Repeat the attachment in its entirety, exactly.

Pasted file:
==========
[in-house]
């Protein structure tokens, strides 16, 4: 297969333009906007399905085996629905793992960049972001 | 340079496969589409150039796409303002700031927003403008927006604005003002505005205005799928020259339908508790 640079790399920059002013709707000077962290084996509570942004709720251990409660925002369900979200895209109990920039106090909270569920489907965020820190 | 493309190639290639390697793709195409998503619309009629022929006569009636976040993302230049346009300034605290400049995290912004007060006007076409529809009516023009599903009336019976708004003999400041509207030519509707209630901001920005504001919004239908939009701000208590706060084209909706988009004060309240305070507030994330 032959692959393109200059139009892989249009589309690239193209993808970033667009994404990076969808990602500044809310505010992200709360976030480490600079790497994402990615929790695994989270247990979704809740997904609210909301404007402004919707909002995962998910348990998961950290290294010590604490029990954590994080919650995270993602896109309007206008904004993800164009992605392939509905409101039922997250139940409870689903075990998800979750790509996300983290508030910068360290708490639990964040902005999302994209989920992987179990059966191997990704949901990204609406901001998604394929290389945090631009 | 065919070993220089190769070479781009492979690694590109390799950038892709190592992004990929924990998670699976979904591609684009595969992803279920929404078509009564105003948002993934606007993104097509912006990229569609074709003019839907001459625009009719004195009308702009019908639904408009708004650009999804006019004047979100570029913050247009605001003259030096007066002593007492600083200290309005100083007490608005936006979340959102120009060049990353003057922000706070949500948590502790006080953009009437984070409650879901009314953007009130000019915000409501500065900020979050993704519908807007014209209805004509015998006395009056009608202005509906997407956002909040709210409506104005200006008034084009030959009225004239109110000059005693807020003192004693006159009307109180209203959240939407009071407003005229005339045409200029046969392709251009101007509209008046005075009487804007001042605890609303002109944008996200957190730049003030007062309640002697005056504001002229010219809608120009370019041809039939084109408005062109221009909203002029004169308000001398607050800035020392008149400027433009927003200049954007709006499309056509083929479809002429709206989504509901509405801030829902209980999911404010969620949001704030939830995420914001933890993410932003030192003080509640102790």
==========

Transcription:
[in-house]
């Protein structure tokens, strides 16, 4: 297969333009906007399905085996629905793992960049972001 | 340079496969589409150039796409303002700031927003403008927006604005003002505005205005799928020259339908508790 640079790399920059002013709707000077962290084996509570942004709720251990409660925002369900979200895209109990920039106090909270569920489907965020820190 | 493309190639290639390697793709195409998503619309009629022929006569009636976040993302230049346009300034605290400049995290912004007060006007076409529809009516023009599903009336019976708004003999400041509207030519509707209630901001920005504001919004239908939009701000208590706060084209909706988009004060309240305070507030994330 032959692959393109200059139009892989249009589309690239193209993808970033667009994404990076969808990602500044809310505010992200709360976030480490600079790497994402990615929790695994989270247990979704809740997904609210909301404007402004919707909002995962998910348990998961950290290294010590604490029990954590994080919650995270993602896109309007206008904004993800164009992605392939509905409101039922997250139940409870689903075990998800979750790509996300983290508030910068360290708490639990964040902005999302994209989920992987179990059966191997990704949901990204609406901001998604394929290389945090631009 | 065919070993220089190769070479781009492979690694590109390799950038892709190592992004990929924990998670699976979904591609684009595969992803279920929404078509009564105003948002993934606007993104097509912006990229569609074709003019839907001459625009009719004195009308702009019908639904408009708004650009999804006019004047979100570029913050247009605001003259030096007066002593007492600083200290309005100083007490608005936006979340959102120009060049990353003057922000706070949500948590502790006080953009009437984070409650879901009314953007009130000019915000409501500065900020979050993704519908807007014209209805004509015998006395009056009608202005509906997407956002909040709210409506104005200006008034084009030959009225004239109110000059005693807020003192004693006159009307109180209203959240939407009071407003005229005339045409200029046969392709251009101007509209008046005075009487804007001042605890609303002109944008996200957190730049003030007062309640002697005056504001002229010219809608120009370019041809039939084109408005062109221009909203002029004169308000001398607050800035020392008149400027433009927003200049954007709006499309056509083929479809002429709206989504509901509405801030829902209980999911404010969620949001704030939830995420914001933890993410932003030192003080509640102790």